You sustained an injury on the clock not too long ago. Thankfully, your employer has workers’ compensation, but that does not mean your boss and the HR department addressed your injury the right way.
The Society for Human Resource Management breaks down the proper procedure for responding to workplace injuries. Determine whether your employer helped or hindered any compensation claim you have.
Companies must have a medical plan for addressing employee injuries. For instance, a designated person should transport severely injured or ill employees to the hospital. The plan should also indicate which parties to contact when an injury occurs. The plan must also adhere to the latest OSHA standards.
Did anyone investigate your accident’s circumstances? Your company should speak to anyone who witnessed your incident and draft a report. It is also good for employers to take steps to prevent similar accidents from happening again.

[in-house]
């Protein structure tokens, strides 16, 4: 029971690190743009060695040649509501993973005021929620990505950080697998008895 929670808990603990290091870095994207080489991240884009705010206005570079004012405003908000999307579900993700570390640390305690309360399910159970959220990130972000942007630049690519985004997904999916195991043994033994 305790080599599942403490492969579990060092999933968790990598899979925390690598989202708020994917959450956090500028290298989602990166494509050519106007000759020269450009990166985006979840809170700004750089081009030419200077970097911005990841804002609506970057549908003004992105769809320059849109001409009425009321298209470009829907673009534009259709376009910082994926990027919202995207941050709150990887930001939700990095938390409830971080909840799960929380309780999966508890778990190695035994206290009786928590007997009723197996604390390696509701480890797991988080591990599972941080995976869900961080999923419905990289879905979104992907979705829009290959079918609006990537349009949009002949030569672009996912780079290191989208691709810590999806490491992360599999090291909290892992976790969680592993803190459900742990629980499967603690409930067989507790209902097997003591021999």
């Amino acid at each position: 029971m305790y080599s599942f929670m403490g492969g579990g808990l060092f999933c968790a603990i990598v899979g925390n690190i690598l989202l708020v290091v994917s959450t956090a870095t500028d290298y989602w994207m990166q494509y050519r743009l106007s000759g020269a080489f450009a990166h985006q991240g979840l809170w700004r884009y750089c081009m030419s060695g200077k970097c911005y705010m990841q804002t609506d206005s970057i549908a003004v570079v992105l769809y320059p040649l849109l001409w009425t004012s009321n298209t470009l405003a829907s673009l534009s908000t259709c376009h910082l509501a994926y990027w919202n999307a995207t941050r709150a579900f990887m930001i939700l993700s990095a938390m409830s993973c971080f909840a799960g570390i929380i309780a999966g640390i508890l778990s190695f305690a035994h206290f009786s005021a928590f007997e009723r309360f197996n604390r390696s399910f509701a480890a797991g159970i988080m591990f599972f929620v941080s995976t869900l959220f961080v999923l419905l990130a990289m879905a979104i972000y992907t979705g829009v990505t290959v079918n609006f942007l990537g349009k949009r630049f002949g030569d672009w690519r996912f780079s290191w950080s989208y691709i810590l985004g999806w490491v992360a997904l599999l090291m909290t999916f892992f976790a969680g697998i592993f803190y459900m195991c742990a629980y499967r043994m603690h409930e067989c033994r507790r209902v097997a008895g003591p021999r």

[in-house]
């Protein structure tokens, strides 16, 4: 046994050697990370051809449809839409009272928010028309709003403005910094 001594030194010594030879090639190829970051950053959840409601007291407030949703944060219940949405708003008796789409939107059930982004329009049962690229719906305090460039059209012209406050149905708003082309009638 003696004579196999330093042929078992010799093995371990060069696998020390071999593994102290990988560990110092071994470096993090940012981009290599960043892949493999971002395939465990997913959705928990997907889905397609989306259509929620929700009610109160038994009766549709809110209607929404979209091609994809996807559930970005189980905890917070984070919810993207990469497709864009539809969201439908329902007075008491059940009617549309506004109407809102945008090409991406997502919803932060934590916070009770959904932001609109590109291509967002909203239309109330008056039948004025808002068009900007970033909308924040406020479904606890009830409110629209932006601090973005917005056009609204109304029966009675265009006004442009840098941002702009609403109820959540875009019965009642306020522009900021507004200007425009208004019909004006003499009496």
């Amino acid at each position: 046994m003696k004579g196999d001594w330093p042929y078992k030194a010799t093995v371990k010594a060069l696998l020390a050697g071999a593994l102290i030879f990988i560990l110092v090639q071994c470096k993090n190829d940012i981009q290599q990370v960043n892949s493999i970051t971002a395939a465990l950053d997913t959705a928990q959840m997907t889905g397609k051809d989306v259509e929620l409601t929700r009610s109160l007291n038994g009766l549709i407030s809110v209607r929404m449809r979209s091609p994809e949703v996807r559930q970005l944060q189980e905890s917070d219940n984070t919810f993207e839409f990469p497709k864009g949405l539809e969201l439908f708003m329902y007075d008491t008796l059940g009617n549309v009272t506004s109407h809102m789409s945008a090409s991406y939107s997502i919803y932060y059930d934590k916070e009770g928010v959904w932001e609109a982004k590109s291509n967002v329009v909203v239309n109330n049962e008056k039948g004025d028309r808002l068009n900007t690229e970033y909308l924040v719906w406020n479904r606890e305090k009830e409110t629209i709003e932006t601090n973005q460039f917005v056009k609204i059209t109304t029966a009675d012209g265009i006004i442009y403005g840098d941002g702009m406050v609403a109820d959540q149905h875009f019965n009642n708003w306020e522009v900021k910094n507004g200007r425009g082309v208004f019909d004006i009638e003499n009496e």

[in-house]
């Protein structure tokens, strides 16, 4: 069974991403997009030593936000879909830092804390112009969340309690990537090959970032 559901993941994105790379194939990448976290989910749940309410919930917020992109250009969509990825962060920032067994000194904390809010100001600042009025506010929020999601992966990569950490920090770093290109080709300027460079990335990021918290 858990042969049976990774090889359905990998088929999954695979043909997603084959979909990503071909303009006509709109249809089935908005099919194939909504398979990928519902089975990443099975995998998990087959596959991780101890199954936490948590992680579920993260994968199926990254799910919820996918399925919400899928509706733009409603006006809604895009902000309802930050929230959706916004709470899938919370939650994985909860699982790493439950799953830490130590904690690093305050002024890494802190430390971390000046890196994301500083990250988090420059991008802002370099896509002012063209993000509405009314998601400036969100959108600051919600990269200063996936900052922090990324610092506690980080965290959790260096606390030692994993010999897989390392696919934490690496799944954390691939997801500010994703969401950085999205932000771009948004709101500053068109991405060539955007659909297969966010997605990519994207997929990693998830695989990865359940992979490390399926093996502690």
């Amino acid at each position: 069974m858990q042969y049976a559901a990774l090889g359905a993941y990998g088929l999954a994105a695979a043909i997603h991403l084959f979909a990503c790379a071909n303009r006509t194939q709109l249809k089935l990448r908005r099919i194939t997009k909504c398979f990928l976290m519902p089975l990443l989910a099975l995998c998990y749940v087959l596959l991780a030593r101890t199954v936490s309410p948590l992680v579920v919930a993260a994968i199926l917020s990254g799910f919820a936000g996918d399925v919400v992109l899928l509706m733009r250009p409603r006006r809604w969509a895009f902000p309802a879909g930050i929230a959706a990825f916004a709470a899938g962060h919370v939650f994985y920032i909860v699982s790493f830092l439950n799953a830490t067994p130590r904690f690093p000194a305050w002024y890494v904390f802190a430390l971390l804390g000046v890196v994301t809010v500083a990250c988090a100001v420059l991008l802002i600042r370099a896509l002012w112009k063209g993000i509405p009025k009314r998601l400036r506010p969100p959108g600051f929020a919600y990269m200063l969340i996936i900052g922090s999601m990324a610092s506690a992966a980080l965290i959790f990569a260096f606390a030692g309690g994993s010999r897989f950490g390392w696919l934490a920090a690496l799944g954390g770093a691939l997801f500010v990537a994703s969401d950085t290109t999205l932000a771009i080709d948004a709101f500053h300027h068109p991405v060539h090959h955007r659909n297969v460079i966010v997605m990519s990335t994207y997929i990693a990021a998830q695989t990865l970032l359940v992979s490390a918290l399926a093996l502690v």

Severe injuries and accidents resulting in fatalities require companies to contact OSHA. Employers should contact the administration within a specific time frame. For instance, companies must report hospitalizations and amputations within 24 hours and deaths within eight hours. No matter the severity of your accident, you have the right to reach out to OSHA yourself to file a complaint.
Recovering from your injury may qualify you to take time off under the Family and Medical Leave Act. Your employer should determine whether you can take leave under workers’ compensation and FMLA simultaneously. If so, this may limit the time you miss from work to recover from your injury. Properly certified health care professionals can help your employer determine how to handle your time off work.